Advancing the Value of Ethnography

Holidays and the Anticipation of Ritual


Cite this article:

2021 EPIC Proceedings p 348, ISSN 1559-8918,

PechaKucha Presentation:

COVID-19 disrupted so much. It also disrupted rituals, holidays and events on an incredible scale. Many of us lost track of time without these expected markers.

But 2021 is all about a new perspective. I found myself anticipating and wanting to engage with rituals as never before. January 2021 was the beginning of a journey to reestablish ritual and patterns of time. I chose to note and celebrate and anticipate simple holidays. This is new territory for me as I did not celebrate holidays to any degree pre-2021. They were noted but I did not really participate. That has changed. The curious researcher in me is on a journey to explore and embrace holidays and ritual. I now anticipate holidays instead of being a passive passenger in time. Calendars adorn my walls and I plan holidays like people plan vacations. And I’m shopping…

I think this effort is underpinned by observation. I’m really taking a step back to see these rituals with new eyes. I’m even excited to buy holiday themed postage stamps! Who does that?! Well, me now. A big part of the enjoyment is deconstructing holidays into anthropological components – color, food, patterns, icons, context, clothing, decorations, symbols, etc. All researchers should embrace these rituals as a kind of cognitive and temporal exercise and use these experiences to connect with people, colleagues and participants. I’ve been able to use this holiday hobby to entertain and amuse, but more importantly, to connect with people. At first virtually, but now more and more in real life. It’s whimsical, It’s fun, it’s silly, but it’s a new story that my socially-distanced friends and family can engage with.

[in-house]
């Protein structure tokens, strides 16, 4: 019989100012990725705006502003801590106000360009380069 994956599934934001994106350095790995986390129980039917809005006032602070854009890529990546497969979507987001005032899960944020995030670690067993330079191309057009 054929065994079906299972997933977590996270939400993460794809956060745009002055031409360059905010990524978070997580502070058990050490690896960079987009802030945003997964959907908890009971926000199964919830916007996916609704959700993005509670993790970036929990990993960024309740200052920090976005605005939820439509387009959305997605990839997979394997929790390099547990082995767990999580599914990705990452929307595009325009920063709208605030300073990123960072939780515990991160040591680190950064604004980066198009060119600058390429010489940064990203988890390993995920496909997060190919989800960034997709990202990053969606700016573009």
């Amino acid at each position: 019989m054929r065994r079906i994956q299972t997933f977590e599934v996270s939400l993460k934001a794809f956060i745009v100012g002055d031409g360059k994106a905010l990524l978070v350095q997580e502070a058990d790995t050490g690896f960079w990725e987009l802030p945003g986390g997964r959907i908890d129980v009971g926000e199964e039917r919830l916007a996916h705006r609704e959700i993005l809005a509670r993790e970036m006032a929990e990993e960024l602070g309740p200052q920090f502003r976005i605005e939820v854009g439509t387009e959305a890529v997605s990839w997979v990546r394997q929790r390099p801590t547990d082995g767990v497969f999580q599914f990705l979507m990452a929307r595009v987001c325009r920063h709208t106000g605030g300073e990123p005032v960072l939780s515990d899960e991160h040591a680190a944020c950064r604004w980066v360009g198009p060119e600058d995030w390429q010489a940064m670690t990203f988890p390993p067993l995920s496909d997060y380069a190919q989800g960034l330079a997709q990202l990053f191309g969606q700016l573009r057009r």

Anticipation is all about curiosity and the future. Holidays can help build muscle memory for experience, connection and empathy which are critical skills for researchers and the curious. Participating in rituals like holidays is a way to become a better observer. Think of it as temporal exercise.

Rob Murray is the Global Leader for Experience Intelligence at IBM Consulting. He leads the go-to-market efforts for the experience management practice. Rob helps clients get to better insights through multiple data gathering, synthesis, and analysis methods. He began his career at Chicago’s Museum of Science and Industry as an exhibit designer. Rob applies his curiosity, design thinking tools, and analysis methods to bring insights and innovation to clients. He also loves holidays.